Children begin recognizing geometric shapes as early as 18 months, studies find; by preschool, the brain can begin to grasp informal geometric definitions.

In all, the Building Blocks curriculum and others link numbers to objects, to rhythms, to the chairs and plates around a table: to the physical world.

“If children have games and activities that demonstrate the relationship between numbers, then quantity becomes a physical experience,” said Sharon Griffin, a psychologist at Clark University in Worcester, Mass., who found in a series of careful studies that a curriculum she devised, called Number Worlds, raised the scores of children who lagged in math. “Counting, by contrast, is very abstract.”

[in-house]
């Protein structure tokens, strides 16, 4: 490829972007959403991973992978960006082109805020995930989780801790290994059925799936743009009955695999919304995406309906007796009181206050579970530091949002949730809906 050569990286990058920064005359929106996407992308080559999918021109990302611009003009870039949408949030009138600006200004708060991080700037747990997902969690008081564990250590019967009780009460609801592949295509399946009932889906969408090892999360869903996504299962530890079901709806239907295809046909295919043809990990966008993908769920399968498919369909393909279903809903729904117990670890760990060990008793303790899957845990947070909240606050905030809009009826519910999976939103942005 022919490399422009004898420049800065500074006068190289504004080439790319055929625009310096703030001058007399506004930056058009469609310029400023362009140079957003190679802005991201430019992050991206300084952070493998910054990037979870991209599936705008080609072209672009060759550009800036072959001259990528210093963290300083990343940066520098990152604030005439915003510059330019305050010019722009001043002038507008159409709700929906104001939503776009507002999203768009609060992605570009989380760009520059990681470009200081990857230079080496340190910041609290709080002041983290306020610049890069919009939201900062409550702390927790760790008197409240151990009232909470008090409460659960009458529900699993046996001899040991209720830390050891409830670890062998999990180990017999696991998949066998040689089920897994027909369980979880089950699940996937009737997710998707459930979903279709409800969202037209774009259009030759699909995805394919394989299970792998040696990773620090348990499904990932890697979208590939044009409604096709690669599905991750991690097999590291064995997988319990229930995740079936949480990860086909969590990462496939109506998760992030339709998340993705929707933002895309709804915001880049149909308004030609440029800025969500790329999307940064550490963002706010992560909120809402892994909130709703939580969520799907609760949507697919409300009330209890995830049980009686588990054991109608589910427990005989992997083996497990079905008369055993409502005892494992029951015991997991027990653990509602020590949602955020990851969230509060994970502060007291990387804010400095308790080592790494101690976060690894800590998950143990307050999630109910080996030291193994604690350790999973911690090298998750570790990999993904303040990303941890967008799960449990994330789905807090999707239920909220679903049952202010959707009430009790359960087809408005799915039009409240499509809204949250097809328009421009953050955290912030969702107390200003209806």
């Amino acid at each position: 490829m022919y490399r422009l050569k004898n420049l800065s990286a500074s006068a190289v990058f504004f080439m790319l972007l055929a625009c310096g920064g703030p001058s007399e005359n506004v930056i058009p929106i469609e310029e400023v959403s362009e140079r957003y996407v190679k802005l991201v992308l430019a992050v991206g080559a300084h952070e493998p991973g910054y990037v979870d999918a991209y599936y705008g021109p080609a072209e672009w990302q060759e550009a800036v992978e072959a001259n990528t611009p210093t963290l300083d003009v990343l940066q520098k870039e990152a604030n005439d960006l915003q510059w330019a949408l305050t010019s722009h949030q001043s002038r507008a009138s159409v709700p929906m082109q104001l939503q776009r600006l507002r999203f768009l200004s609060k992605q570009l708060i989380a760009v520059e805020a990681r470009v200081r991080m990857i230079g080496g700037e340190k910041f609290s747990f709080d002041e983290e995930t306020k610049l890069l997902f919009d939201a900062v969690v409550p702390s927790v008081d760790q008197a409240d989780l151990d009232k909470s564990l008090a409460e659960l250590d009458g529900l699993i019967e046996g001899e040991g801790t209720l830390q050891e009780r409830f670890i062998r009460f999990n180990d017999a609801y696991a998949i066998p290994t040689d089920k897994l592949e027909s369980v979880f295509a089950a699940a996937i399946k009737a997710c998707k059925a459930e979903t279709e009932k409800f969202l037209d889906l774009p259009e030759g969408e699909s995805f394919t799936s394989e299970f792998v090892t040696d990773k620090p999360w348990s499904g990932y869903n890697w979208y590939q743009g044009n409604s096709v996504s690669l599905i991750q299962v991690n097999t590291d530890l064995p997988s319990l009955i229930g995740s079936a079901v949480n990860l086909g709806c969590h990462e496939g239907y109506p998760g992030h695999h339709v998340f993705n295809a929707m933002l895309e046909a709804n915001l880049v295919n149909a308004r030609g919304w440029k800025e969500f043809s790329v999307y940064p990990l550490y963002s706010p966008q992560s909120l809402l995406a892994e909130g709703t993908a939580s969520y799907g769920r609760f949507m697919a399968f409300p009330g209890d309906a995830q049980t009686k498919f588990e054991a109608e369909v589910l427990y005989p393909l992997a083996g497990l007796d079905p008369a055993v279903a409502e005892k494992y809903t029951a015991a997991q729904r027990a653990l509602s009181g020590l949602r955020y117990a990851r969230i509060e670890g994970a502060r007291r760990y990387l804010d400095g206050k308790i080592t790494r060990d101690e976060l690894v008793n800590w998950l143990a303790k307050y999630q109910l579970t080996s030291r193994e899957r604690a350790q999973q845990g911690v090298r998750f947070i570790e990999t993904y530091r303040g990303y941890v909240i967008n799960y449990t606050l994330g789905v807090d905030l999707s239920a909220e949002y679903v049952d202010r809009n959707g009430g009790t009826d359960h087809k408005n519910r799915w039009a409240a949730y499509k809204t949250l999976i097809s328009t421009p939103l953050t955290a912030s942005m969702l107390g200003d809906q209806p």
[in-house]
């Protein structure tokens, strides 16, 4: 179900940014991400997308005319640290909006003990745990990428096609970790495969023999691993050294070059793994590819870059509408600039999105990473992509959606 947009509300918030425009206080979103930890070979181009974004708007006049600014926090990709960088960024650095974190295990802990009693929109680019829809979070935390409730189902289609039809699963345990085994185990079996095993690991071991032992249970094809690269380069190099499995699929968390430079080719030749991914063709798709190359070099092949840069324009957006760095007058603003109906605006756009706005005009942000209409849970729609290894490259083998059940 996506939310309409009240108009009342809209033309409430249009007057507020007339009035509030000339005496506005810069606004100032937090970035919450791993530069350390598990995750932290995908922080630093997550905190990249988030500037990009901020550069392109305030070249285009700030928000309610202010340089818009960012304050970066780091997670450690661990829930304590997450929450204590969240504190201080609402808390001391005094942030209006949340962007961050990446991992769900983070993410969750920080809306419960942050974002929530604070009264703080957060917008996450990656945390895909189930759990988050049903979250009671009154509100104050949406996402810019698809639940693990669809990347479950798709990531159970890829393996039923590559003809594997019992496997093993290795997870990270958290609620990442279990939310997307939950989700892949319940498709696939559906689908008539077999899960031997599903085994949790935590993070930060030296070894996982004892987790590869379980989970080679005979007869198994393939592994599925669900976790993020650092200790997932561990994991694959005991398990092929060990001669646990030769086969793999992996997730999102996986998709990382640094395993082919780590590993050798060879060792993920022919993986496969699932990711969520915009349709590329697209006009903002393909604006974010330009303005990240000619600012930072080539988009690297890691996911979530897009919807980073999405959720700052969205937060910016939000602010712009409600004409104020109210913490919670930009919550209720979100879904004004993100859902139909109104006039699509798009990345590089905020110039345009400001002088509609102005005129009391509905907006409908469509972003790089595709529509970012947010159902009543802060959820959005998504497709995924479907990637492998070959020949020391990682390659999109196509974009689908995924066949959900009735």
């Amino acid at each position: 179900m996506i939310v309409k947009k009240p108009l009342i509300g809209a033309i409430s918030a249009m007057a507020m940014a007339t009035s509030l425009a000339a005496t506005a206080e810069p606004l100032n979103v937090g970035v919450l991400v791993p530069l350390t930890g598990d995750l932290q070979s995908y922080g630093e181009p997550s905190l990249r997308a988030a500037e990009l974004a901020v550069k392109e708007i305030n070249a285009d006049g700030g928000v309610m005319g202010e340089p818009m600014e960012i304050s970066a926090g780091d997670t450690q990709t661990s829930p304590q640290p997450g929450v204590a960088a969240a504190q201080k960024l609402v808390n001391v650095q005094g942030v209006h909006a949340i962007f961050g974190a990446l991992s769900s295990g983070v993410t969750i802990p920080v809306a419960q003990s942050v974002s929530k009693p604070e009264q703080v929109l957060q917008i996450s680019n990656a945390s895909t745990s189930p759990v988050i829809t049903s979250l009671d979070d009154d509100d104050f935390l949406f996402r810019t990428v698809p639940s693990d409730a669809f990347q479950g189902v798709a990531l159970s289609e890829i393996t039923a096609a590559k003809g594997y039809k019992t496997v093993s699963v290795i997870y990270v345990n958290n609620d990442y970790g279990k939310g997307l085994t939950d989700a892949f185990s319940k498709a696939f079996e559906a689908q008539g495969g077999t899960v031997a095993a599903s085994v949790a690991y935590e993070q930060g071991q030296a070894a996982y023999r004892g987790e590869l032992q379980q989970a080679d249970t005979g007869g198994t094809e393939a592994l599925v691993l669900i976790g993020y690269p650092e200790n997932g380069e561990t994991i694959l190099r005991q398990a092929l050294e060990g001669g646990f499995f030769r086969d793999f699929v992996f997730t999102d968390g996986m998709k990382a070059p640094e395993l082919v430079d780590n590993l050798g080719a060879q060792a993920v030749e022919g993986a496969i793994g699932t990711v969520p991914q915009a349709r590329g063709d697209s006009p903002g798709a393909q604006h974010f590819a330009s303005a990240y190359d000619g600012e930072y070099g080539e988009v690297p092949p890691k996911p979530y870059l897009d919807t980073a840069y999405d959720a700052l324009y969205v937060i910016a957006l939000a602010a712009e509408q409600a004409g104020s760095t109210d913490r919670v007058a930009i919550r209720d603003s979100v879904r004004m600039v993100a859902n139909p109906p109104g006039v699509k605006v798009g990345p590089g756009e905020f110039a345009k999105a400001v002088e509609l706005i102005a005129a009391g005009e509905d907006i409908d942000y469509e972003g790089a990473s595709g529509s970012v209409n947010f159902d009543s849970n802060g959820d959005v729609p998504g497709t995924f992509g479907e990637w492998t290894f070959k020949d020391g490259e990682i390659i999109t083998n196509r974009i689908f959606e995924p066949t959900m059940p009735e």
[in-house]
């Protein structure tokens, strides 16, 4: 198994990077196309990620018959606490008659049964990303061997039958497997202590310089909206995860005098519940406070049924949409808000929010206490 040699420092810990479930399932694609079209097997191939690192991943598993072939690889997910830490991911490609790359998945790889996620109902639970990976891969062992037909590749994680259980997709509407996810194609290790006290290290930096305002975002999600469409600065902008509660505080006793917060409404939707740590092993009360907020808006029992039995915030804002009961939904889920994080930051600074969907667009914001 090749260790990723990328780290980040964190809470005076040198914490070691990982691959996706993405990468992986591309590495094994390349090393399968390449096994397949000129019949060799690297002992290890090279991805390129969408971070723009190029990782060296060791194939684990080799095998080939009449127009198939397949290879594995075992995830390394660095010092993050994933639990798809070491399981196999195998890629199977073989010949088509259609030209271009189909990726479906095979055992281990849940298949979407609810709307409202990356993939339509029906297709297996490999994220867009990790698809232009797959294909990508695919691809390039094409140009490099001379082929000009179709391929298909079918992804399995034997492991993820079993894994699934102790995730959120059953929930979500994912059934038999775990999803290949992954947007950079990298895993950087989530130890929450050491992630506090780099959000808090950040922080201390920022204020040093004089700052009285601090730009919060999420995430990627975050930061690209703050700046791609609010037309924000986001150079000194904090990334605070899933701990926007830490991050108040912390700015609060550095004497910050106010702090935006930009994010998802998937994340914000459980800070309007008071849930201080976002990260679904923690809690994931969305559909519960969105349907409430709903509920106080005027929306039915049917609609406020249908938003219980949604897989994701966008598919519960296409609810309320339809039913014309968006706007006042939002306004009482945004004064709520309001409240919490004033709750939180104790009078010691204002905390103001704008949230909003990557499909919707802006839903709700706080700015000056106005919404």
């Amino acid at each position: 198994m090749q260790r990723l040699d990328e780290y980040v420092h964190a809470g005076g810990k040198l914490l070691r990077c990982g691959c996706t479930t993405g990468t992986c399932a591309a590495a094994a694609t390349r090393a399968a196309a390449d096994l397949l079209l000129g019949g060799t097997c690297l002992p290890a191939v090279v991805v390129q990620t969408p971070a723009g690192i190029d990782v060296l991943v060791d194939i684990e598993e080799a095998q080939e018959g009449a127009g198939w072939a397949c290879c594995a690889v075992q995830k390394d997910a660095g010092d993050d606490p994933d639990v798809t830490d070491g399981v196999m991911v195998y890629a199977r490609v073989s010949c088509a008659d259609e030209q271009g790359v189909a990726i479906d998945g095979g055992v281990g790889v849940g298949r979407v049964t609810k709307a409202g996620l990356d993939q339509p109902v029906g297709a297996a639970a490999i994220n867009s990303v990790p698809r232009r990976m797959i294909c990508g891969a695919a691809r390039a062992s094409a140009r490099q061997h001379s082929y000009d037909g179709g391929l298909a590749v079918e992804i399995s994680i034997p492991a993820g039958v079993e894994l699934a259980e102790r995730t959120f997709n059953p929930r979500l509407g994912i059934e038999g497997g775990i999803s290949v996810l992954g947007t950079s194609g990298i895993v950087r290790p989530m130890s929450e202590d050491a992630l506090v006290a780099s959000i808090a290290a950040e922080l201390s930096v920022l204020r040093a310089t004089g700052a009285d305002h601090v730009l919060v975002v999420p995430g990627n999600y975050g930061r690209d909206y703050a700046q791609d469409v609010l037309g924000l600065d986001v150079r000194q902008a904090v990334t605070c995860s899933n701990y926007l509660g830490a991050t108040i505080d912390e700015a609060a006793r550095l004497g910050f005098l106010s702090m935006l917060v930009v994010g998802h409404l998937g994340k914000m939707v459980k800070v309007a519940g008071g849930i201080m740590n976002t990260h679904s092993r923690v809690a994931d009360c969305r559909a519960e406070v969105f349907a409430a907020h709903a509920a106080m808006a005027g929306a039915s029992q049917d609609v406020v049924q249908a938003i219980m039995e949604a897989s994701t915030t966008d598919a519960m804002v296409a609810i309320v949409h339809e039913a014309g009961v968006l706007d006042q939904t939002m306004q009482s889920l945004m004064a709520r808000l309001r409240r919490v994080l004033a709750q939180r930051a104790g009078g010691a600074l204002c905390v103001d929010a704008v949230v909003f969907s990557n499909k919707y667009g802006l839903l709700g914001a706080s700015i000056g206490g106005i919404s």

In a study published last year, scientists at Carnegie Mellon University reported that playing what seems a simple childhood game, similar to Chutes and Ladders, accelerates the understanding of numbers for low-income preschoolers.

“Being told 8 is 2 times 4 is one thing,” said Robert Siegler, a psychologist who is one of the authors. “It’s another see that it’s twice as far to the number 8, and that it takes twice as long to get there.”